Unlike long skis, which can be cumbersome and restrictive, short skis allow for freer movement. This is a significant advantage, especially for beginners or when skiing on challenging terrains.

Moreover, skiboarding tends to be a very intuitive process. Most skiers find that they can get the hang of it after just a few tries or within their first day on the slopes.

So, are skiboards dangerous?

In a nutshell: Skiboards aren’t the daredevils some make them out to be.

Often labeled as risky by inexperienced online “experts” and traditional ski business owners, skiboards are actually far safer than many believe.

It’s time to clear up some misconceptions that might be holding you back from trying skiboards:

Stability Concerns: It’s true that skiboards, being shorter, can initially feel less stable than longer skis, requiring skiers to maintain front-back balance similar to skating or rollerblading. However, particularly with longer skiboards (like those 120 cm in length), the stability is comparable to that of long skis.

High-Speed Control: There’s a myth that skiboards are unstable at high speeds. In reality, it’s unlikely you’ll ever ski fast enough to notice a difference. Stability on slopes with skiboards feels similar to that with long skis.

Skill Level Requirements: Contrary to the belief that skiboards are only for freestyle experts due to their popularity among such skiers, they are actually quite beginner-friendly. They offer newcomers better control and help them progress quickly.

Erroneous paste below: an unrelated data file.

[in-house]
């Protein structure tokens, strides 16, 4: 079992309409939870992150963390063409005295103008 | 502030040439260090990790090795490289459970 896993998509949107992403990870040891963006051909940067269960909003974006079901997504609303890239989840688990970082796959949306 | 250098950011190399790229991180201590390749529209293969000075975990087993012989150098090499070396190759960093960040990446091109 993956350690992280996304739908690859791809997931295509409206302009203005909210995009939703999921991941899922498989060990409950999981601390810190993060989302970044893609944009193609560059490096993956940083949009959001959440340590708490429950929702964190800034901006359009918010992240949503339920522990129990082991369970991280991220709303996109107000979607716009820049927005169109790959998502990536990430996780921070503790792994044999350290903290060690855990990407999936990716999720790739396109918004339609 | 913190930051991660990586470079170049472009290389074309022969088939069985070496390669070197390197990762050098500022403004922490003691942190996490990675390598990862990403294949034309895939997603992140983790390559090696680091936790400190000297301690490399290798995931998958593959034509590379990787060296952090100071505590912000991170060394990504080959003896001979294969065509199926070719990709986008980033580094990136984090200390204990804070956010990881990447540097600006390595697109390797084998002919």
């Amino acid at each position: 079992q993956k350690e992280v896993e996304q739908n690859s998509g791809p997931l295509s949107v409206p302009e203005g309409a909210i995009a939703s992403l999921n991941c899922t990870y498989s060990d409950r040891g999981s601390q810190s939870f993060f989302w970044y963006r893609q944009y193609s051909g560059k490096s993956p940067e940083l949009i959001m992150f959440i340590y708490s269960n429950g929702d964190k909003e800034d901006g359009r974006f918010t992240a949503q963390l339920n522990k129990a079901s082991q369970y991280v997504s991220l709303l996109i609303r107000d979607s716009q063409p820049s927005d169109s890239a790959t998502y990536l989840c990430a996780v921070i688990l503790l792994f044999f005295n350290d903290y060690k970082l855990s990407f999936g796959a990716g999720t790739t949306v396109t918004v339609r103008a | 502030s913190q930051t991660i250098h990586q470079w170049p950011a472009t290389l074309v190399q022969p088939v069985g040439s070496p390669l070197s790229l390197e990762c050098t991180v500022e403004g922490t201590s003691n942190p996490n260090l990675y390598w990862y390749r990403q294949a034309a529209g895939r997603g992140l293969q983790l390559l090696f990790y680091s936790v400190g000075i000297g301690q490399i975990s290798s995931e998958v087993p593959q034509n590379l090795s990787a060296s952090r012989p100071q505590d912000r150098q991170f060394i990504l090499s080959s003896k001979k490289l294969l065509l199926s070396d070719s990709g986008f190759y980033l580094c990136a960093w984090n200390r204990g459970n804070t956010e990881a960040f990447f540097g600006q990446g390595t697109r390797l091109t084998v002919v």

Performance in Deep Snow and Rough Terrain: While it’s partially true that standard snowblades struggle in deep powder due to their size, there are now powder-friendly skiboards that perform wonderfully. Additionally, skiboards excel in uneven terrain, such as late afternoon moguls, because their shorter length makes navigating easier.

Too Much Maneuverability? Some might think the highly responsive nature of skiboards is a drawback. But is having skis that respond quickly and effortlessly really a disadvantage? 

Skiboards snowblades skiblades short skis little skis mini skis by Snowfeet

Skiboards are not inherently more dangerous than other snowsports equipment. As with skiing or snowboarding, it's important to take proper precautions and follow basic safety guidelines when using skiboards: 

  • wear helmet to prevent any unnecessary injuries
  • use poles when feeling a bit unsure
  • set your bindings to fit you perfectly and use safety elements (either leash with non-release ski bindings or use release ski bindings) 
  • choose terrain based on your skiing abilities
Skiboards snowblades skiblades short skis by Snowfeet

The matter of safety is always in the hands of the skiers themselves. Consider your abilities and the terrain, and if you take the necessary precautions, you will be alright. 

One way of ensuring a safe ride is knowing how to handle short skis. 

Want something longer? We got your back!

A few tips in conclusion

1. Start on Easy Slopes: Initially, it’s important to ski on gentle, well-kept slopes. This allows you to build your skills gradually and move to tougher terrains as you become more confident.

2. Modify Your Stance: Short skis might require you to tweak your stance a bit to stay balanced and in control. Aim to keep your weight evenly distributed across your skis and be cautious not to lean too much in any direction.

3. Leverage Your Edges: One of the strengths of short skis is their ability to make sharp, carved turns. Utilize the edges of your skis to steer and manage your speed effectively.

4. Consistent Practice: Mastery comes with practice. Dedicate time to practice on your short skis regularly, and you'll find yourself getting better and more confident with each session.

Skiboards snowblades skiblades

In conclusion, skiboards are easier to use than traditional skis and offer a unique and playful experience on the mountain. They are not more dangerous than longer skis or snowboards. As with any snowsports equipment, it's important to use skiboards responsibly and with respect for the mountain and other skiers. 

What is your experience with skiboards? 
Share with us in the comments! 


What Are Beginner Skis Called? - snowfeet*